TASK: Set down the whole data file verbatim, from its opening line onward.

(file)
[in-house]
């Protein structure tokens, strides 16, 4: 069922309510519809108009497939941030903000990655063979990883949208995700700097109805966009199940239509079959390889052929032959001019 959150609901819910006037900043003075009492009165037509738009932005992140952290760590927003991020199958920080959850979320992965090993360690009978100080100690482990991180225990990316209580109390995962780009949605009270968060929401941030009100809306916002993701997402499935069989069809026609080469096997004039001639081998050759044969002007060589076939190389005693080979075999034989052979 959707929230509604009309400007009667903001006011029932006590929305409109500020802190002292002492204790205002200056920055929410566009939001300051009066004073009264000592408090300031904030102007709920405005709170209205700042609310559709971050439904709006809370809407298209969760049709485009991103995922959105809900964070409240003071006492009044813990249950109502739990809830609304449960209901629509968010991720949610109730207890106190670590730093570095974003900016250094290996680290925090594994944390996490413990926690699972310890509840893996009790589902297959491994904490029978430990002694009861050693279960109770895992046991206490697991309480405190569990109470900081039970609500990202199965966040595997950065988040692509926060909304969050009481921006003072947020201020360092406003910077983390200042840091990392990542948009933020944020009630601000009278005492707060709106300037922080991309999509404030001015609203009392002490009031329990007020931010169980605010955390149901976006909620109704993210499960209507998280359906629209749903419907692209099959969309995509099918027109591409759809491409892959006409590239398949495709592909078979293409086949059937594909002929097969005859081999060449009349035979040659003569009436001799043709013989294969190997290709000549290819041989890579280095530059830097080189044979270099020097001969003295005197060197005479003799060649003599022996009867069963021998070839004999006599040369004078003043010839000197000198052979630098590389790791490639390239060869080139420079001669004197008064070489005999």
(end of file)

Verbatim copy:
[in-house]
């Protein structure tokens, strides 16, 4: 069922309510519809108009497939941030903000990655063979990883949208995700700097109805966009199940239509079959390889052929032959001019 959150609901819910006037900043003075009492009165037509738009932005992140952290760590927003991020199958920080959850979320992965090993360690009978100080100690482990991180225990990316209580109390995962780009949605009270968060929401941030009100809306916002993701997402499935069989069809026609080469096997004039001639081998050759044969002007060589076939190389005693080979075999034989052979 959707929230509604009309400007009667903001006011029932006590929305409109500020802190002292002492204790205002200056920055929410566009939001300051009066004073009264000592408090300031904030102007709920405005709170209205700042609310559709971050439904709006809370809407298209969760049709485009991103995922959105809900964070409240003071006492009044813990249950109502739990809830609304449960209901629509968010991720949610109730207890106190670590730093570095974003900016250094290996680290925090594994944390996490413990926690699972310890509840893996009790589902297959491994904490029978430990002694009861050693279960109770895992046991206490697991309480405190569990109470900081039970609500990202199965966040595997950065988040692509926060909304969050009481921006003072947020201020360092406003910077983390200042840091990392990542948009933020944020009630601000009278005492707060709106300037922080991309999509404030001015609203009392002490009031329990007020931010169980605010955390149901976006909620109704993210499960209507998280359906629209749903419907692209099959969309995509099918027109591409759809491409892959006409590239398949495709592909078979293409086949059937594909002929097969005859081999060449009349035979040659003569009436001799043709013989294969190997290709000549290819041989890579280095530059830097080189044979270099020097001969003295005197060197005479003799060649003599022996009867069963021998070839004999006599040369004078003043010839000197000198052979630098590389790791490639390239060869080139420079001669004197008064070489005999």